A passport for climate refugees
The number of climate refugees worldwide is already estimated at just under 20 million. These are people who have lost their homes due to drought, crop failure, sea-level rise or flooding, forcing them to relocate. By 2050, this figure could rise to almost 150 million, according to a report published by the World Bank this spring. The study identifies sub-Saharan Africa, South Asia and Latin America as the worst-affected areas.
Most of these refugees remain in their home countries, with only a small minority seeking to rebuild their lives abroad. However, the inhabitants of low-lying Pacific island states such as Tuvalu or Kiribati may have no choice in the matter – if the sea continues to rise at the current rate, they will be forced to emigrate.
For refugees like these, an expert body has recently proposed a “climate passport” granting them citizenship rights in other nations. The document is modelled on the Nansen Passport for stateless persons, which enabled hundreds of thousands of displaced people to seek refuge in safe countries in the wake of World War I.
Under the proposal, detailed in the policy paper “Just & In-Time Climate Policy” by the German Advisory Council on Global Change (WBGU), climate passports would initially be issued to inhabitants of island states, but subsequently also to citizens of other countries affected by climate change, to ensure “dignified and safe migration”. According to the paper, the refugees should primarily be taken in by the countries with the highest historical carbon emissions – in other words, industrialised nations in Europe and North America.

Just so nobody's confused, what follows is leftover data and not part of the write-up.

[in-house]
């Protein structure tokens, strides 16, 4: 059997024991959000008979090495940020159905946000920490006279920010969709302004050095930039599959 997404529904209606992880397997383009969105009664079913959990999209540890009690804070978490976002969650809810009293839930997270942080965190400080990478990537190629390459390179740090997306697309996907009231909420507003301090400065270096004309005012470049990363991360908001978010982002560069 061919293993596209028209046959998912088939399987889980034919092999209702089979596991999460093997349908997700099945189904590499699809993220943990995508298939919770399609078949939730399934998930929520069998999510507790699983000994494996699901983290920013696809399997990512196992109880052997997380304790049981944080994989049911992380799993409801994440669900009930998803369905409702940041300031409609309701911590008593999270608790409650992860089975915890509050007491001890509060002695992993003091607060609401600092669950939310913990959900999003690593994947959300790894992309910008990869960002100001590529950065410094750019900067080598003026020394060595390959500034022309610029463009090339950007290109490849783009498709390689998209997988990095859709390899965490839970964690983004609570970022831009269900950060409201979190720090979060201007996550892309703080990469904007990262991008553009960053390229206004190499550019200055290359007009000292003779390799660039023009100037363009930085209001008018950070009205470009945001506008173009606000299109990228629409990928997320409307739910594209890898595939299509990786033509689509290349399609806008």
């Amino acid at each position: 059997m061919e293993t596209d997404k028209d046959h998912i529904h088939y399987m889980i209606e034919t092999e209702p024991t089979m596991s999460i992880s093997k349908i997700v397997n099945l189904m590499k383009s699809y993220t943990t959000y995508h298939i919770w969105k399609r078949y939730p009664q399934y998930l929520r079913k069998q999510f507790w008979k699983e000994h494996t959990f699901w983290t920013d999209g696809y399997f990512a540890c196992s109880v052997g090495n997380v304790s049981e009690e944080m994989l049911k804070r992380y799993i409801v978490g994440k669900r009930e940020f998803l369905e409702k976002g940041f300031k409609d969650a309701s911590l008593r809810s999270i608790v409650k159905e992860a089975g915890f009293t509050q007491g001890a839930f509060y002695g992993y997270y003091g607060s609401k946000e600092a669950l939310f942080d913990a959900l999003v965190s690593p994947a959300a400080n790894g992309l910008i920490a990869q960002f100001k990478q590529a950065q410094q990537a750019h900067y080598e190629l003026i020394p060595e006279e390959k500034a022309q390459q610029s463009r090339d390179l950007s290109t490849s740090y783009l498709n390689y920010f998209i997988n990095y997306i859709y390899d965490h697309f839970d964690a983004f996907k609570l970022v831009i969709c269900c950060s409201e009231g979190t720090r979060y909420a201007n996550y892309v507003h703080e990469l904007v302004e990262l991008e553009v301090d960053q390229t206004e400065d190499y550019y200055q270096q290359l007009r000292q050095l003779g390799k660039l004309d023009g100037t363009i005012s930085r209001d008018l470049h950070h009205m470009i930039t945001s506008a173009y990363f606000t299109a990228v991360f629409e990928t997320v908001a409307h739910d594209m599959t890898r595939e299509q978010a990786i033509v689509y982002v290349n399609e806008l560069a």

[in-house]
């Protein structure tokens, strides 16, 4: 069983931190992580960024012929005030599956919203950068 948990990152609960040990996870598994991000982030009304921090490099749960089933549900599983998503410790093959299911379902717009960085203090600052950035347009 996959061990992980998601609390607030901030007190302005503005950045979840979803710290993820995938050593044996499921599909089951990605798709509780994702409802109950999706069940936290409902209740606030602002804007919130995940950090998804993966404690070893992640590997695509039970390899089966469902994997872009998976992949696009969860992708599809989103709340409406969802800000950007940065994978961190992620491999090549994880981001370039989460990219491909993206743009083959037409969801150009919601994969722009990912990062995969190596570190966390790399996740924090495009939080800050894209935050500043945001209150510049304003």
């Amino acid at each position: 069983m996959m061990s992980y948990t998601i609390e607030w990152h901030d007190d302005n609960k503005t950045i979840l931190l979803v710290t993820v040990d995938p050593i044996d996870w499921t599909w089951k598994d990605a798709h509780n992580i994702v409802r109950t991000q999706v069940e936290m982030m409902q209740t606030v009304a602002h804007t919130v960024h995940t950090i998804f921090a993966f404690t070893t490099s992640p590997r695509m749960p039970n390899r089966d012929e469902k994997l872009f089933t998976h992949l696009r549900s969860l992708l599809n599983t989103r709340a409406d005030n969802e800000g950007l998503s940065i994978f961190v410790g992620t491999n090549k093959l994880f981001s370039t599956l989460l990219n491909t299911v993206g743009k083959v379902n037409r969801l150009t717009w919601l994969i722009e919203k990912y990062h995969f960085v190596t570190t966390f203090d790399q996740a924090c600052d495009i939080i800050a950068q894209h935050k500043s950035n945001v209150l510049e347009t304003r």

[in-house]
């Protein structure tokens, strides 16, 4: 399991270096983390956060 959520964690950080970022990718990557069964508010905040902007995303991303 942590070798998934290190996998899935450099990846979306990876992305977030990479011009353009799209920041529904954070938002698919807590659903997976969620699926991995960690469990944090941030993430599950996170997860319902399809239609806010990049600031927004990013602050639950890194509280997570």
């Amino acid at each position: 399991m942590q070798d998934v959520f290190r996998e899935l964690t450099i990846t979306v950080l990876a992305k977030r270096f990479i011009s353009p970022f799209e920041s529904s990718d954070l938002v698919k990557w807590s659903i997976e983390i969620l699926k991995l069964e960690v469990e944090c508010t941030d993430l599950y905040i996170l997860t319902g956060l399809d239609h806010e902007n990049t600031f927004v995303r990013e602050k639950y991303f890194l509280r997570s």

New momentum for climate justice
Contributing to the political debate with unconventional ideas of this sort is part of the job of government advisors. But in light of the debate on refugees currently raging in Germany, there is little hope of the Merkel government formally bringing up the proposal at the forthcoming climate summit in Katowice in December, as requested by its authors. Even environment minister Svenja Schulze (SPD) responded cautiously to the ideas, claiming that her main priority is to focus on climate action.
Nevertheless, the policy paper brings new momentum to the debate on climate justice. The citizens of Tuvalu have barely contributed to climate change, but are among those most affected by its consequences. It is unjust for the interests of climate victims not to be taken seriously, warned WGBU co-chair Dirk Messner, calling for enhanced legal protection of those affected. The advisory council calls on the Federal Government to offer financial support to several pioneering lawsuits brought against corporations that share the blame for climate change by people and communities suffering from the effects of global warming.
Meanwhile, the group emphasises that climate justice must also include a stronger focus on the social aspects of the energy transformation. Accordingly, it advocates the creation of a “transformation fund” devoted to supporting structural adaptation processes, for example in lignite mining areas, financed by a moderate increase to inheritance tax and carbon pricing measures. EUR 40 billion a year could be mobilised in this way, the experts calculate. A great deal of money – but in light of the growing responsibilities of climate policy both domestically and abroad, perhaps just enough.